William D. Phillips is a Nobel laureate in Physics. He was born in 1948 in Wilkes-Barre, Pennsylvania, and received a B.S. in physics from Juniata College in 1970 and a Ph.D. from MIT in 1976. After two years as a Chaim Weizmann postdoctoral fellow at MIT, he joined the staff of the National Institute of Standards and Technology (NIST; then the National Bureau of Standards) in 1978. He is currently the leader of the Laser Cooling and Trapping Group of NIST’s Physical Measurement Laboratory, and a Distinguished University Professor at the University of Maryland. He is a Fellow of the Joint Quantum Institute (JQI), a cooperative research venture of NIST and the University of Maryland that is devoted to the study of quantum coherent phenomena. At the JQI he is the co-director of an NSF-funded Physics Frontier Center focusing on quantum phenomena that span different subfields of physics.The research group led by Phillips developed some of the main techniques used for laser-cooling and cold-atom experiments in laboratories around the world. Today the group pursues research on a variety of topics related to ultracold atomic gases. Phillips is a Fellow of the American Physical Society and the American Academy of Arts and Sciences. He is a Fellow and honorary member of the Optical Society of America and a member of the U.S. National Academy of Sciences. In 1997, he shared the Nobel Prize in Physics “for development of methods to cool and trap atoms with laser light.”
Nobel Prize-winning physicist William D. Phillips believes that science and religion are not irreconcilable enemies.
We Need Your Consent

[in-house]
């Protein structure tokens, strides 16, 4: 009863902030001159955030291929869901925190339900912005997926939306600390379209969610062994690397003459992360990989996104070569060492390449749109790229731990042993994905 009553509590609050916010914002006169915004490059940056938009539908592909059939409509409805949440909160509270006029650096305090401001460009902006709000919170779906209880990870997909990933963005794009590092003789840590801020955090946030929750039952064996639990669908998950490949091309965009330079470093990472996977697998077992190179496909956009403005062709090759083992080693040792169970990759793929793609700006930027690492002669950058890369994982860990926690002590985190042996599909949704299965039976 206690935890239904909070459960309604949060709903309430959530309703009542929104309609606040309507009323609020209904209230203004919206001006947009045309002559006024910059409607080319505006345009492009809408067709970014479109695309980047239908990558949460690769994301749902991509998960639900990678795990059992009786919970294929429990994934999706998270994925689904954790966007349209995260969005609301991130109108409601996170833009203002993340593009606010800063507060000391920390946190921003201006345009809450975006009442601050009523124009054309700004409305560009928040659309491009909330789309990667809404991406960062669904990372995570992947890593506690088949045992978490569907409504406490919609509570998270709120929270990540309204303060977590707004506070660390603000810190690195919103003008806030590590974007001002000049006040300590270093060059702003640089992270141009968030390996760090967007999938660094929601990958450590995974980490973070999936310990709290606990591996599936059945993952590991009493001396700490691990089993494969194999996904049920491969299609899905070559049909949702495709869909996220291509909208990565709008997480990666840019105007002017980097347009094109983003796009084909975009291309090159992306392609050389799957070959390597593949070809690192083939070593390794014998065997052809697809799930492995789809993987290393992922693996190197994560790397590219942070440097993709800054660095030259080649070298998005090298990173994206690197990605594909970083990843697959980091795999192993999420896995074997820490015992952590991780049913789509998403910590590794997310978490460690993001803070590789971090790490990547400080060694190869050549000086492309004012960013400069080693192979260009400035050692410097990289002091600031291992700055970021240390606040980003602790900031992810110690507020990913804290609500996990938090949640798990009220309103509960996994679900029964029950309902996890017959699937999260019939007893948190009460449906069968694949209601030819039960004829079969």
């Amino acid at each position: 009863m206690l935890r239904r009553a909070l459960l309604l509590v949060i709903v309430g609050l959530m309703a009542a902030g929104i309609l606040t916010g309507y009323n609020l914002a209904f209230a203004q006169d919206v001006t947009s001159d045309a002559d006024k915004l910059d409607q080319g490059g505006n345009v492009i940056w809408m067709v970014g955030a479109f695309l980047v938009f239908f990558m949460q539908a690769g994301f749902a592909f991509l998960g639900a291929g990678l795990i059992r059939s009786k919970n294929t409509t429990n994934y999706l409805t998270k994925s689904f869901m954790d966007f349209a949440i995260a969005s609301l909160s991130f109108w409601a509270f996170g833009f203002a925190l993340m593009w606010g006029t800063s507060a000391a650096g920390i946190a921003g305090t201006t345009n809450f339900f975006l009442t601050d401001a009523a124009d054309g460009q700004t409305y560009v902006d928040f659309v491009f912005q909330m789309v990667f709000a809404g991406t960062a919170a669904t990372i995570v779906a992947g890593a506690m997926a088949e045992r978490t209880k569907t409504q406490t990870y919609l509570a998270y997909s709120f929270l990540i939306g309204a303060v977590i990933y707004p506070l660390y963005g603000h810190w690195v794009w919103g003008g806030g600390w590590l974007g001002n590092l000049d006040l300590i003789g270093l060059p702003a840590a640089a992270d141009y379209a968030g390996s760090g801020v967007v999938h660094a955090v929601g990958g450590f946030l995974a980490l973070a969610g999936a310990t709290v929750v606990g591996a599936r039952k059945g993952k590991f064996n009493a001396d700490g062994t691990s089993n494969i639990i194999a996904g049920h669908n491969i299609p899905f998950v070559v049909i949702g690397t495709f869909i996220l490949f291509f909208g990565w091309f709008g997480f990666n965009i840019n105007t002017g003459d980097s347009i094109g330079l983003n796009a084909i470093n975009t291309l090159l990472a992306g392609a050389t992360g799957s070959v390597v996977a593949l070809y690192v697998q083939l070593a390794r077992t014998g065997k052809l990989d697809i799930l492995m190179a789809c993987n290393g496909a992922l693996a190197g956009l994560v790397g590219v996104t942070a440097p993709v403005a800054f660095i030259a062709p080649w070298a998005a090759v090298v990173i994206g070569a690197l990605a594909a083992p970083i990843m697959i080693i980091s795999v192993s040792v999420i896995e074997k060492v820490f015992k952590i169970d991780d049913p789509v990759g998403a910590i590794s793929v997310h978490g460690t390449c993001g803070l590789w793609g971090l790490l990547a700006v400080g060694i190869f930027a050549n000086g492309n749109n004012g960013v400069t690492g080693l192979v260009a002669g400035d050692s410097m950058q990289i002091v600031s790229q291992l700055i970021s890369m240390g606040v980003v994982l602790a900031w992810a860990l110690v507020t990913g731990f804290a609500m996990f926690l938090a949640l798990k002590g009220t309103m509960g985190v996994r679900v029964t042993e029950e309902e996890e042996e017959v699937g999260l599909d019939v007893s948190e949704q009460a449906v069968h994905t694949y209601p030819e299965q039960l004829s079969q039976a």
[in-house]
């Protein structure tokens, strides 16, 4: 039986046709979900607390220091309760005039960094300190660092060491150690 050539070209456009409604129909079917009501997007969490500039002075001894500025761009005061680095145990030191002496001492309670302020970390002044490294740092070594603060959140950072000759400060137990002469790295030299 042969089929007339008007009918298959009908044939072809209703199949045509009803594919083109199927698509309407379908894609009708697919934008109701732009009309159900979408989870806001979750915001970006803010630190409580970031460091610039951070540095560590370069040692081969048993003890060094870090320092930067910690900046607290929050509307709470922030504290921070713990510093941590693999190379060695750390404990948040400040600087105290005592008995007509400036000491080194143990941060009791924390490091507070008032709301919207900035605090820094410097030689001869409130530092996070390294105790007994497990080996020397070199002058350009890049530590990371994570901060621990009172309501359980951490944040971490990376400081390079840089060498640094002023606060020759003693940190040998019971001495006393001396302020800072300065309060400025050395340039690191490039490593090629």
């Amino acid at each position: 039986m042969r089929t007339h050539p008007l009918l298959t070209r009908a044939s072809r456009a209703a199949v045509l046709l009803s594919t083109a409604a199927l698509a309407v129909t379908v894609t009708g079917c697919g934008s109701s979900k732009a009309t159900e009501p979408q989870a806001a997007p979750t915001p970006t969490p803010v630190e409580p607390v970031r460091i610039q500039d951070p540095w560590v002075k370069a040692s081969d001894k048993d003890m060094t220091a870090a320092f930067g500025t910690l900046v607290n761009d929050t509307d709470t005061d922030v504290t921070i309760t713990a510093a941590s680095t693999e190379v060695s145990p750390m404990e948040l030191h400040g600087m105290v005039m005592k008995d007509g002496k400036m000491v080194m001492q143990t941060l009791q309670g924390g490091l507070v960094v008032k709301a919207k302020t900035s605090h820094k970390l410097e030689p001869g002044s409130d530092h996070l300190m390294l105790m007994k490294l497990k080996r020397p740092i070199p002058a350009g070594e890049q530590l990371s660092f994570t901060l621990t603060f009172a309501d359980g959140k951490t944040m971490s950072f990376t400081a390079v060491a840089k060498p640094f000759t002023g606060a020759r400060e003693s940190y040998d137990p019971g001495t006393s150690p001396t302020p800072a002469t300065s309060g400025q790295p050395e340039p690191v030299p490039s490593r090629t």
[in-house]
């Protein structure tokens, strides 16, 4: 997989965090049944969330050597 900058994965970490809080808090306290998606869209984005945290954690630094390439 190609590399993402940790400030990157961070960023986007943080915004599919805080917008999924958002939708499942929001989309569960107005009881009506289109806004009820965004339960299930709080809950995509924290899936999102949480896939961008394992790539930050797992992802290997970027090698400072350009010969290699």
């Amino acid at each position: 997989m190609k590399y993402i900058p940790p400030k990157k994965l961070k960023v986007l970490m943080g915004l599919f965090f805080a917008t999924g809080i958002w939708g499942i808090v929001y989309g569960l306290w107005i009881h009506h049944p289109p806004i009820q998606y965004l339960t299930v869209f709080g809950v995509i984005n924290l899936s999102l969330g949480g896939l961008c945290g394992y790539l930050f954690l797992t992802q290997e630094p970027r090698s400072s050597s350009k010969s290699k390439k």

Privacy & Cookies Policy
Edit Cookie Preferences
The Fair Observer website uses digital cookies so it can collect statistics on how many visitors come to the site, what content is viewed and for how long, and the general location of the computer network of the visitor. These statistics are collected and processed using the Google Analytics service. Fair Observer uses these aggregate statistics from website visits to help improve the content of the website and to provide regular reports to our current and future donors and funding organizations. The type of digital cookie information collected during your visit and any derived data cannot be used or combined with other information to personally identify you. Fair Observer does not use personal data collected from its website for advertising purposes or to market to you.
As a convenience to you, Fair Observer provides buttons that link to popular social media sites, called social sharing buttons, to help you share Fair Observer content and your comments and opinions about it on these social media sites. These social sharing buttons are provided by and are part of these social media sites. They may collect and use personal data as described in their respective policies. Fair Observer does not receive personal data from your use of these social sharing buttons. It is not necessary that you use these buttons to read Fair Observer content or to share on social media.
These cookies are used to enhance the performance and functionality of our website. They provide statistics on how our website is used and help us improve by measuring errors. Certain functionalities on our website may become unavailable without these cookies.